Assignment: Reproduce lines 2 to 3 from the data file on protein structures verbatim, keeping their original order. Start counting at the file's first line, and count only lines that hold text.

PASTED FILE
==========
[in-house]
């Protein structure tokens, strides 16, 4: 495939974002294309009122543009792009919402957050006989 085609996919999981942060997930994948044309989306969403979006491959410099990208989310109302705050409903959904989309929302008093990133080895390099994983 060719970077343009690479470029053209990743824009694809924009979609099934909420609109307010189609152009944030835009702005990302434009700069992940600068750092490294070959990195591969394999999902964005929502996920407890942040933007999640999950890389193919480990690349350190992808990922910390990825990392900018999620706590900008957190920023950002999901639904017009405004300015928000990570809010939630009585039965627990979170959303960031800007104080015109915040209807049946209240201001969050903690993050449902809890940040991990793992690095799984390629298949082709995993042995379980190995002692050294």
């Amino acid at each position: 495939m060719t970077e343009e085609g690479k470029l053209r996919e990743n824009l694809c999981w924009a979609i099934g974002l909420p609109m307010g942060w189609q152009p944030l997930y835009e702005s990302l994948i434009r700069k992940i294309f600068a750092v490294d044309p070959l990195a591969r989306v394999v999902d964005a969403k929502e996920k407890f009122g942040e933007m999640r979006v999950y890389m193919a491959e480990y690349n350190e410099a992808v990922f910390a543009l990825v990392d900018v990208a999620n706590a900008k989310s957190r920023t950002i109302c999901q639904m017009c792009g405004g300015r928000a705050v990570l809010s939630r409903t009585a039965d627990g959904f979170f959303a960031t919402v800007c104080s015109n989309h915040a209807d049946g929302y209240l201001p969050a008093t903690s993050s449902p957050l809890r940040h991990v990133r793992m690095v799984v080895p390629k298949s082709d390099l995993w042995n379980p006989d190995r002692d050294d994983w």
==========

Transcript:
């Protein structure tokens, strides 16, 4: 495939974002294309009122543009792009919402957050006989 085609996919999981942060997930994948044309989306969403979006491959410099990208989310109302705050409903959904989309929302008093990133080895390099994983 060719970077343009690479470029053209990743824009694809924009979609099934909420609109307010189609152009944030835009702005990302434009700069992940600068750092490294070959990195591969394999999902964005929502996920407890942040933007999640999950890389193919480990690349350190992808990922910390990825990392900018999620706590900008957190920023950002999901639904017009405004300015928000990570809010939630009585039965627990979170959303960031800007104080015109915040209807049946209240201001969050903690993050449902809890940040991990793992690095799984390629298949082709995993042995379980190995002692050294």
């Amino acid at each position: 495939m060719t970077e343009e085609g690479k470029l053209r996919e990743n824009l694809c999981w924009a979609i099934g974002l909420p609109m307010g942060w189609q152009p944030l997930y835009e702005s990302l994948i434009r700069k992940i294309f600068a750092v490294d044309p070959l990195a591969r989306v394999v999902d964005a969403k929502e996920k407890f009122g942040e933007m999640r979006v999950y890389m193919a491959e480990y690349n350190e410099a992808v990922f910390a543009l990825v990392d900018v990208a999620n706590a900008k989310s957190r920023t950002i109302c999901q639904m017009c792009g405004g300015r928000a705050v990570l809010s939630r409903t009585a039965d627990g959904f979170f959303a960031t919402v800007c104080s015109n989309h915040a209807d049946g929302y209240l201001p969050a008093t903690s993050s449902p957050l809890r940040h991990v990133r793992m690095v799984v080895p390629k298949s082709d390099l995993w042995n379980p006989d190995r002692d050294d994983w």